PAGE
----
Change of venue. Contributor Jillian Hamilton explains, “If things are feeling stale for you, it could be a great time to immerse yourself in another country, make new friends, and change up what your everyday life looks like. Traveling abroad can help you see things in a new and different light, which can be a real boon to your work.”

STEM gap. Contributor Jennifer Cary advises, “Consider pursuing a position in the field of science, technology, engineering or math. With an increasing demand for qualified professionals and a critical hiring gap on the horizon, it’s the perfect time to become a STEM professional. . . . pursuing a career in the STEM field is like signing up for the golden egg of employment. There are lots of well-paying jobs and companies are eager to hire prior service members. By taking advantage of training opportunities, higher education courses and scholarships, service members and veterans could be on the fast track to a STEM career in no time.”


ISIS-free zone. Christian Science Monitor’s Nicholas Blanford and Taylor Luck report, “The agreement between the United States and Turkey to establish some form of protected zone in northern Syria that is free of the extremist Islamic State heralds a potentially significant shift in Syria’s grueling civil war. While the details of how the countries will enforce the zone remain unclear, its implementation coincides with Syria’s acknowledgement that a long-heralded contraction of territory under its control is necessary.”

Egypt’s youth: ISIS bound. AP’s Brian Rohan reports, “At a time when militants are carrying out more sophisticated attacks in Egypt, the apparent spread of radicalism among youths in Cairo is a worrying sign for Egyptian authorities, who say they are working to quell violence. In recent weeks, militants who declared themselves to be the Sinai branch of the Iraq- and Syria-based Islamic State group tried to take over a Sinai town in an elaborate attack on security forces, and Egypt’s top prosecutor was killed by a bomb in the first assassination of a senior official here in a quarter-century. Attacks are frequent in Cairo and elsewhere, often killing policemen or soldiers, and hitting businesses and some tourist sites.”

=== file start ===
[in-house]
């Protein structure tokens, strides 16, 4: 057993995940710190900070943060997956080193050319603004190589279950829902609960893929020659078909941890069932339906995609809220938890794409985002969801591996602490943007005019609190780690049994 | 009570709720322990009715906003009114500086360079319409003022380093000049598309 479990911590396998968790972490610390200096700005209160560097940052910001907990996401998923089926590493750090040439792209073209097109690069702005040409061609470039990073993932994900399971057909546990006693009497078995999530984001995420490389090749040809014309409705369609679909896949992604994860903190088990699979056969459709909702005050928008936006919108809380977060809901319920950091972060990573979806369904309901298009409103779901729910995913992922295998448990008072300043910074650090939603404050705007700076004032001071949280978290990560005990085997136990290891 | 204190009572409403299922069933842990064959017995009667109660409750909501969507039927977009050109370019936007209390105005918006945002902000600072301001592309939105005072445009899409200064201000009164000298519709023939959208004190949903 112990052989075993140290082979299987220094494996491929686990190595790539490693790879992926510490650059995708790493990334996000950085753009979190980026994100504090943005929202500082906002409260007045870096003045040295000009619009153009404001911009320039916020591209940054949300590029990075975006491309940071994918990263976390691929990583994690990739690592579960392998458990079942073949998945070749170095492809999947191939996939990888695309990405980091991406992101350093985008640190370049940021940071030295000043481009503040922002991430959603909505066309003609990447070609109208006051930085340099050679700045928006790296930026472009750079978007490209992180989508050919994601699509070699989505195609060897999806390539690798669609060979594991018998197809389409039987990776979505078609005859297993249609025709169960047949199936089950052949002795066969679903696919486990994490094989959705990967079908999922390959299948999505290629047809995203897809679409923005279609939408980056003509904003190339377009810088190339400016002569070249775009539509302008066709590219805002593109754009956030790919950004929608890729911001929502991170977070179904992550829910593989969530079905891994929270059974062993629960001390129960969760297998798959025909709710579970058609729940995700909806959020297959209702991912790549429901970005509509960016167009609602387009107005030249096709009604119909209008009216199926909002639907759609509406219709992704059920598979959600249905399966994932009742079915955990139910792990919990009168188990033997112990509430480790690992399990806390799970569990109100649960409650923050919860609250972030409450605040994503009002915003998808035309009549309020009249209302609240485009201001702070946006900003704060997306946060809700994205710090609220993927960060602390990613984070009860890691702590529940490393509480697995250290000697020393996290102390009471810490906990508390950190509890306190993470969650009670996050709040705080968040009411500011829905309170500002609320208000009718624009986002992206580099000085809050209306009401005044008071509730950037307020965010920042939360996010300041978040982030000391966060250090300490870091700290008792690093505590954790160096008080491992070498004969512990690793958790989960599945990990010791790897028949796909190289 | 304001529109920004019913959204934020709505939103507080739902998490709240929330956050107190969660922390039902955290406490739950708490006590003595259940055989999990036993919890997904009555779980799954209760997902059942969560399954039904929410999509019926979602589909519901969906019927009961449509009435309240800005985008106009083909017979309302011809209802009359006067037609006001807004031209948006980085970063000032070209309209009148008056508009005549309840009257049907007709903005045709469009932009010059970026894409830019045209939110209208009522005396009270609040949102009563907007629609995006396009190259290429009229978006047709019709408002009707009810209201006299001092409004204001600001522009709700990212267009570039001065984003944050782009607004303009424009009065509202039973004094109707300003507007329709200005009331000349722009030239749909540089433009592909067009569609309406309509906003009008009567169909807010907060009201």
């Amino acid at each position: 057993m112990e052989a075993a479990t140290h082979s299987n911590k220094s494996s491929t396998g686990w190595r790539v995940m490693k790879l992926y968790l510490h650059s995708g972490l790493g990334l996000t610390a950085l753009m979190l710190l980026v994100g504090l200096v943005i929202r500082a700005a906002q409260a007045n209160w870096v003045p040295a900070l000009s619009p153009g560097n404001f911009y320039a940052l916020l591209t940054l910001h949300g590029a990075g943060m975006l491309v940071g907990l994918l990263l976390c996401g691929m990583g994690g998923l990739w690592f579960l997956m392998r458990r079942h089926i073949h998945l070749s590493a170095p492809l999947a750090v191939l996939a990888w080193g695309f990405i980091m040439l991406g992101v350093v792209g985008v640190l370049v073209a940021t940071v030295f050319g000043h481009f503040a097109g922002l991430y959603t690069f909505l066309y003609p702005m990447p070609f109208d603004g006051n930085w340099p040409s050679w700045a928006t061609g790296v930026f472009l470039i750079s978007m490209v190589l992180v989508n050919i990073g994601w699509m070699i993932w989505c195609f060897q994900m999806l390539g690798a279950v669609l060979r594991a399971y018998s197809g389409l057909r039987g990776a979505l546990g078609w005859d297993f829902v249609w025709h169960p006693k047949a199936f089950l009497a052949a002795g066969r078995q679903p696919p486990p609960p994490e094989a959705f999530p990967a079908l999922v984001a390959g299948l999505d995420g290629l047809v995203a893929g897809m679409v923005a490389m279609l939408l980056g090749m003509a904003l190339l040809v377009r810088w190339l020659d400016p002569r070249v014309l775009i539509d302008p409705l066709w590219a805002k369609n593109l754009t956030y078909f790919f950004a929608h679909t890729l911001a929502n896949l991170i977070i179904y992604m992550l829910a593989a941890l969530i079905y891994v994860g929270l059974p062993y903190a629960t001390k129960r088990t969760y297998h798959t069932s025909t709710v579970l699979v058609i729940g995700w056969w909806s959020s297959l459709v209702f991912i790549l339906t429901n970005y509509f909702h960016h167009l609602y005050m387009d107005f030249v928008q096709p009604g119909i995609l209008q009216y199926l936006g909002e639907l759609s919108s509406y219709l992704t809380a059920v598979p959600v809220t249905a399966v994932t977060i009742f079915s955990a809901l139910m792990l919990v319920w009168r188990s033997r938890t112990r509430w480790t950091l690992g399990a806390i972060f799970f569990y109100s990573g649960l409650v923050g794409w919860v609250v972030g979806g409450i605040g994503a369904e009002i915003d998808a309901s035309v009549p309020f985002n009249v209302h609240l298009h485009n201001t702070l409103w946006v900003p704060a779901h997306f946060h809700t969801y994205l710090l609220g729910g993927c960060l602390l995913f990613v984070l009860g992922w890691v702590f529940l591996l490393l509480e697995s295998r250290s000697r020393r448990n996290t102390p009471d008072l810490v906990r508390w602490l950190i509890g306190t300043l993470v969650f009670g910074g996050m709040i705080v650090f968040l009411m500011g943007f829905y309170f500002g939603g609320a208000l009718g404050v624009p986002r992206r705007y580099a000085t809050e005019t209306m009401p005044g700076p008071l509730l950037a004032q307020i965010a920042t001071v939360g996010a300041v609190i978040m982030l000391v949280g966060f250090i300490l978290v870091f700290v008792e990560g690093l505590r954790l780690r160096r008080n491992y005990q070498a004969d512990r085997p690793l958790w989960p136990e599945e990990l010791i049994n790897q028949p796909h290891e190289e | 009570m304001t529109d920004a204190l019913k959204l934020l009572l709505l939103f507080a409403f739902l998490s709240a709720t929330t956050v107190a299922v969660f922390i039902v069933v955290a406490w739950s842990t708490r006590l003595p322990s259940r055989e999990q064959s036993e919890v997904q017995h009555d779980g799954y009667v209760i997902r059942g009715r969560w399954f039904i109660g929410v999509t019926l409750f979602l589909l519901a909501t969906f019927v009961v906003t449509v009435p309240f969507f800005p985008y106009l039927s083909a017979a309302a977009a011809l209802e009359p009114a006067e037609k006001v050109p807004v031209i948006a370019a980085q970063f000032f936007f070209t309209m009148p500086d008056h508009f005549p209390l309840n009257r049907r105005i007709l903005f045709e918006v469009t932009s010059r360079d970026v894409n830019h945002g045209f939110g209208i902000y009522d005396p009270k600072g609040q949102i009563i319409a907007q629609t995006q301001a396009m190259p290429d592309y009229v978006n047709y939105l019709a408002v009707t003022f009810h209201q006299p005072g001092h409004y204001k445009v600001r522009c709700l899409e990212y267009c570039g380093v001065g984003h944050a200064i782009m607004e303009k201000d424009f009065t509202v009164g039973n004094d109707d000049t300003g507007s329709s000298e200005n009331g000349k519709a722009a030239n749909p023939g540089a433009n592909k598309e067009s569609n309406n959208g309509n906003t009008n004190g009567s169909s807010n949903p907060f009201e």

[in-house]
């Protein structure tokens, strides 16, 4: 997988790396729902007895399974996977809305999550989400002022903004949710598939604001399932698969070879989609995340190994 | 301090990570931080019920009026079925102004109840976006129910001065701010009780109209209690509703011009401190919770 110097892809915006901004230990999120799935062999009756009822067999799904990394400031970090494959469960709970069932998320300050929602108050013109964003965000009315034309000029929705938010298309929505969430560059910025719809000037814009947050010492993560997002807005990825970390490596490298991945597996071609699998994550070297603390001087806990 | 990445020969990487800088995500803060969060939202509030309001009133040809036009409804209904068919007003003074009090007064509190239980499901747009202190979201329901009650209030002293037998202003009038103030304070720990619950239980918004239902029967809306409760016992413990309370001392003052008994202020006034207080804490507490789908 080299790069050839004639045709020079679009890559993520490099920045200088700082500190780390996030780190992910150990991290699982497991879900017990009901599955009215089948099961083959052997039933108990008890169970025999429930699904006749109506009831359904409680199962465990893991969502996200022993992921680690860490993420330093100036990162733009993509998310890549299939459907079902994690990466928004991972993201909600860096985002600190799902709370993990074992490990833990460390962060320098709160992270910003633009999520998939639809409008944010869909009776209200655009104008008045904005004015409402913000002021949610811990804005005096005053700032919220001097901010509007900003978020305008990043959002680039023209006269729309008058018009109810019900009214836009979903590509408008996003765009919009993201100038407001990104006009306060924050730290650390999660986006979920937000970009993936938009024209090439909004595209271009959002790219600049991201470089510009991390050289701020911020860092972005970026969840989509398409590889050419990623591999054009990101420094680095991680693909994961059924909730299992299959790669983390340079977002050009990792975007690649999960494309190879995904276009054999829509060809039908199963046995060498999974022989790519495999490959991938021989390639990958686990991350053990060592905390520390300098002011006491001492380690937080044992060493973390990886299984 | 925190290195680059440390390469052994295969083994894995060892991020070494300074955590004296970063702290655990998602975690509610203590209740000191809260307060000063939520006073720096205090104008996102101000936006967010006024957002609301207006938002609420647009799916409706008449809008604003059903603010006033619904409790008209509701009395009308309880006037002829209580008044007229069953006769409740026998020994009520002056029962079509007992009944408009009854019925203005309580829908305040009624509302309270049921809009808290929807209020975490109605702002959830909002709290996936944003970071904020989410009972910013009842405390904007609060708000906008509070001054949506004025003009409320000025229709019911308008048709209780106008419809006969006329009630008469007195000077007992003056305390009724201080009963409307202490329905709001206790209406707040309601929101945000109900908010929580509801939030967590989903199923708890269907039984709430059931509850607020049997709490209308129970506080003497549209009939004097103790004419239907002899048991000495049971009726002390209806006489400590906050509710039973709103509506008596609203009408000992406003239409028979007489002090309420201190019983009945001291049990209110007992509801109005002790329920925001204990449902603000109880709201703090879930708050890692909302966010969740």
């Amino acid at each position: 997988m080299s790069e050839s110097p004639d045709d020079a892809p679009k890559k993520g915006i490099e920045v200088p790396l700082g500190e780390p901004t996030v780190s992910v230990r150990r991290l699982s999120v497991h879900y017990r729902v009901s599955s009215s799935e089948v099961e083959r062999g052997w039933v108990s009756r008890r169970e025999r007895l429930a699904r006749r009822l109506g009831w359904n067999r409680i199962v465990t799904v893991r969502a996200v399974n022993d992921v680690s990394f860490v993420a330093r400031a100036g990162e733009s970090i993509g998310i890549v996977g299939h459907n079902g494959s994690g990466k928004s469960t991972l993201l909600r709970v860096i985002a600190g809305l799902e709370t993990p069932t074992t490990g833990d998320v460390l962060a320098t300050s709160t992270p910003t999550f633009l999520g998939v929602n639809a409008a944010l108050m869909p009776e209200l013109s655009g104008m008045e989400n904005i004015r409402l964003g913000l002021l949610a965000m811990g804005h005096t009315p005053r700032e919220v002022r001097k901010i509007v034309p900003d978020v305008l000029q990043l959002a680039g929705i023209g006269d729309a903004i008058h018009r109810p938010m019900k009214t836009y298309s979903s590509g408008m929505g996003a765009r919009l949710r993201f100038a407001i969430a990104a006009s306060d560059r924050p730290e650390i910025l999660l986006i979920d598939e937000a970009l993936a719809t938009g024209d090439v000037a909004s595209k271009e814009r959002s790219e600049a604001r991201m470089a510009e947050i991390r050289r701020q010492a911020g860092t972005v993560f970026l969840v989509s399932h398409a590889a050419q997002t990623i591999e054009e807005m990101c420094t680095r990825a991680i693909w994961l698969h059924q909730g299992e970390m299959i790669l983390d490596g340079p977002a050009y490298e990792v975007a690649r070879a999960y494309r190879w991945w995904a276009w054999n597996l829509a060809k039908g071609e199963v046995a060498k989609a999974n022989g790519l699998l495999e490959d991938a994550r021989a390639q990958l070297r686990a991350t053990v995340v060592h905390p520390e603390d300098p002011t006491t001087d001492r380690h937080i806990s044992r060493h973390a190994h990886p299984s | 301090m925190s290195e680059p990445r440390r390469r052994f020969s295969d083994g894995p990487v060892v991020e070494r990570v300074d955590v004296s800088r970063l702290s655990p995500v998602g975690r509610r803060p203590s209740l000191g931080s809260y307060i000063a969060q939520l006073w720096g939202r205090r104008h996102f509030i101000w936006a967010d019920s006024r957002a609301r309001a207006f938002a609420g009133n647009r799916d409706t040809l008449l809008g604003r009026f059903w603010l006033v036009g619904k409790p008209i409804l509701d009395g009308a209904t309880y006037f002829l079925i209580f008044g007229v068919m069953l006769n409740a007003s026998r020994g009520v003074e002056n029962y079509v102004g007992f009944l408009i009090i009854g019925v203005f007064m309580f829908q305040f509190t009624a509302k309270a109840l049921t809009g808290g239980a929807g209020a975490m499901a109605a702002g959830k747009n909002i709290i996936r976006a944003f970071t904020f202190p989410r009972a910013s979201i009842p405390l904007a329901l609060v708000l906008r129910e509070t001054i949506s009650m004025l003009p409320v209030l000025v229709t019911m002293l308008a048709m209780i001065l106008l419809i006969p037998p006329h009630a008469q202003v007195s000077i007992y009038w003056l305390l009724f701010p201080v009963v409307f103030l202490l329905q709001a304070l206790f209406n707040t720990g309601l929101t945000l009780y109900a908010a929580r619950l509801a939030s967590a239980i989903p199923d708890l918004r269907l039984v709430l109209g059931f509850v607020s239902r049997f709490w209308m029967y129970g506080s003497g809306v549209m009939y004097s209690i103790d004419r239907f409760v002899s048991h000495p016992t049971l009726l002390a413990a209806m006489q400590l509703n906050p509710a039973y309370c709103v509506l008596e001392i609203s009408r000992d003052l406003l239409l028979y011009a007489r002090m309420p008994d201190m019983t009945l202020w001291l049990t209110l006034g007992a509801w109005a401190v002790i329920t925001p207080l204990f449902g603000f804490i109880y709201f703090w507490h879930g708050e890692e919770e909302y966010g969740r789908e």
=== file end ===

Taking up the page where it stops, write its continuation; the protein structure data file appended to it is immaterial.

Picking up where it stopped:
Afghani props. Afghan Zariza reports, “Afghanistan and the United States signed a new development partnership agreement on Monday, delivering on the commitment made during President Ashraf Ghani’s visit to Washington in March. The agreement was signed by Eklil Ahmad Hakimi, the Minister of Finance; Michael McKinley, the U.S. Ambassador to Afghanistan and William Hammink, USAID Mission Director. Under the agreement, the U.S. government will provide up to 800 million USD to Afghanistan in budget assistance to maintain and build on the development gains made over the last 13 years.”


New-age espionage. The Economist reports, “Collecting electronic information is generally getting easier. It is hard to lead a completely non-digital life, and any activity using computers and networks creates openings for the watchers. An e-mail is as easy to read as a postcard for anyone with modest technical skills. With a few tweaks, mobile phones become tracking beacons and bugging devices. Most people readily trade private information for convenience. And hacking into computers can yield vast amounts of intelligence. A lot of spying, however, has become trickier.”

Space drones. Government Executive contributor Mike Murphy reports, “NASA is building robots to explore other planets, and drone technology for Earth. The logical next step: robot drones in space. New research out of NASA’s Kennedy Space Center shows that the agency is working on ways to explore other planets and asteroids using robots that can fly to places its rovers can’t reach.”


Intra-party tension. “A top Senate Republican said intra-party tension is higher than ever in Congress, where conservatives battling with the GOP leadership has public and private infighting. ‘It’s probably more tension than I’ve seen in a long time,’ Senate Banking Committee Chairman Richard Shelby, R-Ala., said . . . . Lawmakers on the Republican side have been battling with each other in both chambers.”

Shut it down! “Republican senators are tiptoeing around talk of a government shutdown in October after a failed vote Monday on defunding Planned Parenthood. . . . Senate Majority Leader Mitch McConnell (R-Ky.) has pledged that there will be no shutdowns on his watch, but Sen. Ted Cruz (R-Texas) — a leading force behind the effort to defund ObamaCare in 2013 — is stirring the pot with talk of action.”

Related News

Ed Ledford enjoys the most challenging, complex, and high stakes communications requirements. His portfolio includes everything from policy and strategy to poetry. A native of Asheville, N.C., and retired Army Aviator, Ed’s currently writing speeches in D.C. and working other writing projects from his office in Rockville, MD. He loves baseball and enjoys hiking, camping, and exploring anything. Follow Ed on Twitter @ECLedford.